Understanding Our Church

A Treasury of Arkansas Writers Discussing the Catholic Faith

True stewardship gives generously from gratitude more than guilt

Published: September 7, 2002

By Eleanor Henley

Contributions to the Church, whether to the local parish or to diocesan drives, have not kept up with inflation in recent years. Catholics, as a religious denomination, give half as much as their Protestant brothers and sisters.

When most Catholics were poor, they were asked to give only when there was a specific need and no one was asked to give very much. Supplemental income was raised through parish fund-raising activities, such as bingo, raffles and bake sales. This approach was sufficient when parish ministers were priests, religious brothers and sisters who worked for less than minimum wages, and when building and program costs were much lower.

New approaches to stewardship tend to emphasize gratitude over guilt. A true steward gives generously from the heart without counting the cost, grateful for God’s blessings. Stewardship replaces “obligation” with a real sense of participation in the mission of the Church. Although there are spiritual benefits of tithing — the ancient practice of giving 10 percent of household income back to God — too often it sounds like one more obligation.

Stewardship education programs today suggest that individuals and families make a decision about how much they plan to give from their “first fruits,” not from whatever is left over after other financial obligations are met. Parishioners are asked to take two things into account. First, the Church suffers from inflation just like individuals. Those who are giving the same amount as they did five years ago are actually giving less.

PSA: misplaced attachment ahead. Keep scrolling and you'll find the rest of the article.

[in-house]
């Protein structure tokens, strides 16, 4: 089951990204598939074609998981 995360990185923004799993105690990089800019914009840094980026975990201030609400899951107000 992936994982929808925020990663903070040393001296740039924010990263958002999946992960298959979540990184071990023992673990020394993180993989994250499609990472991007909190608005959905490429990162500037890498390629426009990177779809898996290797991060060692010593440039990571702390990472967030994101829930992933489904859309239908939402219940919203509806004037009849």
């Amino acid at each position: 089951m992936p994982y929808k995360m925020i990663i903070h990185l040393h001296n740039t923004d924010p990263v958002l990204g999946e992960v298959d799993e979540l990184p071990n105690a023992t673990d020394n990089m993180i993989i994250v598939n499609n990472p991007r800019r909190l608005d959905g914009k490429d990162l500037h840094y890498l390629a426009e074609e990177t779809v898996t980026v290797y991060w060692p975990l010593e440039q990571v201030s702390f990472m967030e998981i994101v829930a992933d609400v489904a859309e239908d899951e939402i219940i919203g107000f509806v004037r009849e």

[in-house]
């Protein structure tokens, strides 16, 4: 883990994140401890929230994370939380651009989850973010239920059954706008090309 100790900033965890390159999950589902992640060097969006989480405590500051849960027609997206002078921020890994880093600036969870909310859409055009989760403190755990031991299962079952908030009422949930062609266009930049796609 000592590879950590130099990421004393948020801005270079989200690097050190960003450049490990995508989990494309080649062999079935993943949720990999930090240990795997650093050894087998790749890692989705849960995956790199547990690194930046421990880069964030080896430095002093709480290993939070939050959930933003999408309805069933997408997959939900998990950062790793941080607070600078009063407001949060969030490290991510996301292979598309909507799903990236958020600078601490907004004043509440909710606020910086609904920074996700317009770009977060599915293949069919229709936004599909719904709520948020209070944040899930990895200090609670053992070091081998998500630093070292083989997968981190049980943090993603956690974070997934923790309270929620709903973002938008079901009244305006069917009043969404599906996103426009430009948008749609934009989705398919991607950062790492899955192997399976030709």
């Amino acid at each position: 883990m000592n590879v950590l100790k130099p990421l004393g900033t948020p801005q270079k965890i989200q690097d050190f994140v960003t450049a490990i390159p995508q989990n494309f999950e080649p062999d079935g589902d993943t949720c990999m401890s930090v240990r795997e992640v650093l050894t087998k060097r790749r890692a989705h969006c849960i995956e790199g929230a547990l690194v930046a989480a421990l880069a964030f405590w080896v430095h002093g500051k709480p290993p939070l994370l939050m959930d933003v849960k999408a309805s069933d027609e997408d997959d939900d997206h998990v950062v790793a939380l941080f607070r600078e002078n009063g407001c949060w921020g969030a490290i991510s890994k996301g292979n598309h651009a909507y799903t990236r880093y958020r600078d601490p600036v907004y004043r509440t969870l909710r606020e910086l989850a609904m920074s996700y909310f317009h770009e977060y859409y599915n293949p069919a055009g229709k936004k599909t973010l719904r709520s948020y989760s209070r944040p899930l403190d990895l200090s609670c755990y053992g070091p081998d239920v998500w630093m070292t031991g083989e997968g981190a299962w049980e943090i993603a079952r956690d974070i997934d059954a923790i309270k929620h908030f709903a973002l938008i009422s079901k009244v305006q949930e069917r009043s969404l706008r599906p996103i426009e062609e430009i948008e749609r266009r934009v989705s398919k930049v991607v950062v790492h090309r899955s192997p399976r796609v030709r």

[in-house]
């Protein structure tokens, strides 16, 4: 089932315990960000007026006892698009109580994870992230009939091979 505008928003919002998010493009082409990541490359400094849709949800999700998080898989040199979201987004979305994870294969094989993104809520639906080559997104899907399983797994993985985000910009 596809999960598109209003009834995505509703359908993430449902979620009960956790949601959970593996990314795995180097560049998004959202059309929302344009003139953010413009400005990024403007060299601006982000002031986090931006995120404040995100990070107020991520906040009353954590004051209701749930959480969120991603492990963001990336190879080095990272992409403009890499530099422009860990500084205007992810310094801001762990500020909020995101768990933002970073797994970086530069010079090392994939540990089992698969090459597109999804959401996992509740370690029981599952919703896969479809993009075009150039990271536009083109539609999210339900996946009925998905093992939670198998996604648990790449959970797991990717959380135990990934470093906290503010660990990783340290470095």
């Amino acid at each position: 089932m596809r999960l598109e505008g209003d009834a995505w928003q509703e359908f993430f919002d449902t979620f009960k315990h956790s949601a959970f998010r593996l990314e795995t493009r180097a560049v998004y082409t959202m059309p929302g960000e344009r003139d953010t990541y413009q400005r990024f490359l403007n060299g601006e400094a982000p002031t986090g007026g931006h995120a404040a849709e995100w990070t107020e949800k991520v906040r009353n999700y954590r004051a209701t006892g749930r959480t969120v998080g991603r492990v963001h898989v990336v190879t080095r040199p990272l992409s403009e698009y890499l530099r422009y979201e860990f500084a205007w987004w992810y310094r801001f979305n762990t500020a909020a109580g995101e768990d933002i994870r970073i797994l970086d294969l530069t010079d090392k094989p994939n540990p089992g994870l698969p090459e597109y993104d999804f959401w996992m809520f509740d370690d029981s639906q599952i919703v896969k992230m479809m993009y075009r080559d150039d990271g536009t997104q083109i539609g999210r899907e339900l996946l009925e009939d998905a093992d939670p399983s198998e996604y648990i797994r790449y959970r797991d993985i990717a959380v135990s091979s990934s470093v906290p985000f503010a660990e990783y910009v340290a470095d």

The second point is that the more we have, the more responsibility we have to share it proportionally. Stewardship is not only about treasure (or time and talent for that matter), but also about our attitude toward our time, our talent and our treasure. How do we respond to what we have? The spirit of stewardship is about gratitude for what we have been given, based on the realization that we have enough, even more than enough, so that we want to return a portion of our gifts to God.

Gratitude is the foundation for generosity. The rationale is that we will give out of love once we realize how much we have been given. Stewardship makes no sense at all unless it enables us to connect faith with daily living. How do I spend my time? How do I make a living? Does my Catholic faith call me to participate more in civic affairs and in my parish? Do I have a special responsibility to care for the environment and my health?

Do I need the latest technological gadget or is there a better way to spend my hard-earned dollars? Am I a full-fledged, contributing member of my parish or do I just make token a contribution toward it, expecting others to make up for my share? In these days of shaky economic times our churches are hard pressed to continue providing the very services that will keep our faith alive and well.

We tend to turn to God and the Church when times are tough, whether it is through increased visits to church and attendance at daily Mass or participation in Scripture programs and support groups. Stewardship is about the bottom line. We have limited gifts from God for which we are accountable. Money is a part of it; sacraments are also part if it, because they remind us of our limits and our nature. How we take care of our limited gifts of time, talent and treasure is, or should be, a major part of our spiritual life.